Sunday, October 14, 2007

What is Panforte?

Strong bread, of course. (Pan is bread and forte is strong.) A return trip to Morgan & York yesterday yielded a treat I had not encountered before: Panforte Nero from an Italian maker. It was a small flat cake in a really beautiful medieval wrapper with nice art, and I wasn't sure what it was. I almost balked when it turned out to be $11.00 - the clerk apologetically pointed out that the difference between the dollar and the euro was making imports quite pricey right now, and the cakes had just come in. This web page has a picture that gives an impression, although the image doesn't do the wrapper justice. Unfortunately, the page is in Italian.

Well, it was delicious, and I was very happy to have spent the money, because I believe I can make these. I'd heard of it, of course, but medieval desserts, as I believe I've mentioned before, are not my forte. It turned out to be a chewy fruit and nut composition, very dark and spicy. My friend thought it tasted like mincemeat; my wife was immediately put in mind of fruitcake, which she dislikes. (My friend and I ate half of it happily while still on the trip; my wife made a face and began looking for a drink to get rid of the taste.)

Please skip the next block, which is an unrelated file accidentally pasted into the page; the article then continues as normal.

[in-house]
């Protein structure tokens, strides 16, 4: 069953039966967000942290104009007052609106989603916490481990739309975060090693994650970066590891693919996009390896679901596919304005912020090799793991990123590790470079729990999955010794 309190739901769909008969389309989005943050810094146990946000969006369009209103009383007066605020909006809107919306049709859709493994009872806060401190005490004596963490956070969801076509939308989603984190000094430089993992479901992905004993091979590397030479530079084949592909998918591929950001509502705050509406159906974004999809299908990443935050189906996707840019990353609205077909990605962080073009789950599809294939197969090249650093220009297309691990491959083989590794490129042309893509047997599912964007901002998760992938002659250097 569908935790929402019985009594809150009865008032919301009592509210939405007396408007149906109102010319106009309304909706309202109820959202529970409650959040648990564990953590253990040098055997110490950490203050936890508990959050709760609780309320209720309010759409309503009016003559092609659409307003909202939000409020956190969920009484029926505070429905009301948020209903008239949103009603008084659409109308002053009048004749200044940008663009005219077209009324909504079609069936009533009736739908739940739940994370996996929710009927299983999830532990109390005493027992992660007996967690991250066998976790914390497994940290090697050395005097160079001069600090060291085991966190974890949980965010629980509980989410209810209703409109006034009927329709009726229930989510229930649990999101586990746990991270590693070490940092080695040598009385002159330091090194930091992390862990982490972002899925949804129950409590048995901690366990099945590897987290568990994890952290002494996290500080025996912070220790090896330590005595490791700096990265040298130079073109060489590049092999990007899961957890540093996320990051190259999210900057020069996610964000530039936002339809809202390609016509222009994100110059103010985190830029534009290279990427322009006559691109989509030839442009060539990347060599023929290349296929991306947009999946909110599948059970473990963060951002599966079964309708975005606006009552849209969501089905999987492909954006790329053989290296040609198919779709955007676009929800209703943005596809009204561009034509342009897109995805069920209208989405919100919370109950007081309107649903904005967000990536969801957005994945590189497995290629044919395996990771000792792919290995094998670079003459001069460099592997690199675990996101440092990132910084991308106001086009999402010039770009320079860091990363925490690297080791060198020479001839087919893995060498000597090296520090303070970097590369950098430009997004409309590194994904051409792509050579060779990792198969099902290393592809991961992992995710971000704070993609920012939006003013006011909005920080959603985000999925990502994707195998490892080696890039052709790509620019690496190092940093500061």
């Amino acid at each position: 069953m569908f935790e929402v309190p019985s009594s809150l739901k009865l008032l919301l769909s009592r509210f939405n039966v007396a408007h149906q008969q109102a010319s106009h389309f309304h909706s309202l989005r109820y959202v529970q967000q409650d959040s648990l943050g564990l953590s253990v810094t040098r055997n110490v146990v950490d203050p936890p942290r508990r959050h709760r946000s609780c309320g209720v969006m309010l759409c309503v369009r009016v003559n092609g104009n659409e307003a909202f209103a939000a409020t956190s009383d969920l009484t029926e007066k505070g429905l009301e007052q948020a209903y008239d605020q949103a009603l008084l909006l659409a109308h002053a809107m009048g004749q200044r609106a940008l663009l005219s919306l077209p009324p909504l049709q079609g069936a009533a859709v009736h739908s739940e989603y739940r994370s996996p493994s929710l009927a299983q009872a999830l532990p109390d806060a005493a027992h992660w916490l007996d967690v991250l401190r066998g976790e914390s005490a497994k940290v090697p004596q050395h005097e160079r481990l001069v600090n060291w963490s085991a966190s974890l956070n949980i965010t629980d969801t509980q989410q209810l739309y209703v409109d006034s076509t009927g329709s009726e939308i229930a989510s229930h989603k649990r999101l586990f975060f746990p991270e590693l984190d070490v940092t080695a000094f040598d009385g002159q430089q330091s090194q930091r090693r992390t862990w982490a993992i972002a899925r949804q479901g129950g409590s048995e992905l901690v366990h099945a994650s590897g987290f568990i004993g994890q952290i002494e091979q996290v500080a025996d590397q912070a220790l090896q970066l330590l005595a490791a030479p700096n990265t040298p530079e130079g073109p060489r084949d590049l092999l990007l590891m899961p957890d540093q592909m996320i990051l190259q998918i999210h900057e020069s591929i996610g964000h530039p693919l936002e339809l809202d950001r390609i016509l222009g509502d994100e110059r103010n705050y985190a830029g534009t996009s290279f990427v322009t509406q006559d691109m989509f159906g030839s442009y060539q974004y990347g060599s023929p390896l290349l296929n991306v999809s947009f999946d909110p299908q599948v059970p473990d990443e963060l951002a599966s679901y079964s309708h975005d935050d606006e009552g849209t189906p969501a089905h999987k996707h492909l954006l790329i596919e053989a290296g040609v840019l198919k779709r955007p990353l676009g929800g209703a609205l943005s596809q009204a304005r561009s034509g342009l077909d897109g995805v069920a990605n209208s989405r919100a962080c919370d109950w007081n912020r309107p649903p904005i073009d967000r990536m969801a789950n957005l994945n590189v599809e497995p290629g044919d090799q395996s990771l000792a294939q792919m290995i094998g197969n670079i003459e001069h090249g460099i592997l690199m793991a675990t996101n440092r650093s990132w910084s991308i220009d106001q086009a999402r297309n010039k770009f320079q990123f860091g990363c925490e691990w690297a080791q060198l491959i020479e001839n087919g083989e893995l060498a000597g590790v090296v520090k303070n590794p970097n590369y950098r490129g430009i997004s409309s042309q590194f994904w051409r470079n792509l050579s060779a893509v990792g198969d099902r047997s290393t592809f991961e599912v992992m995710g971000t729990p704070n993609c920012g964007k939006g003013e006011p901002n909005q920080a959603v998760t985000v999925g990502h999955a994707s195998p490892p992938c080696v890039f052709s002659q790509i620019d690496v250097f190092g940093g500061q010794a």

Coincidentally, we ran into our old friend Becky, formerly Arianwen, who lives in Ann Arbor, and she and another friend had just gotten back from Italy. Also on the European front, I bought a small bottle of Noilly Prat, the original French dry vermouth. I didn't realize it was affordable, never having encountered anything more exotic than the familiar (and very satisfactory) Italian version, Martini and Rossi. I haven't tried it yet, but will report if there is a substantial difference - some authors on cocktails say yes. Quite a post medieval topic, but perhaps readers will find it interesting.

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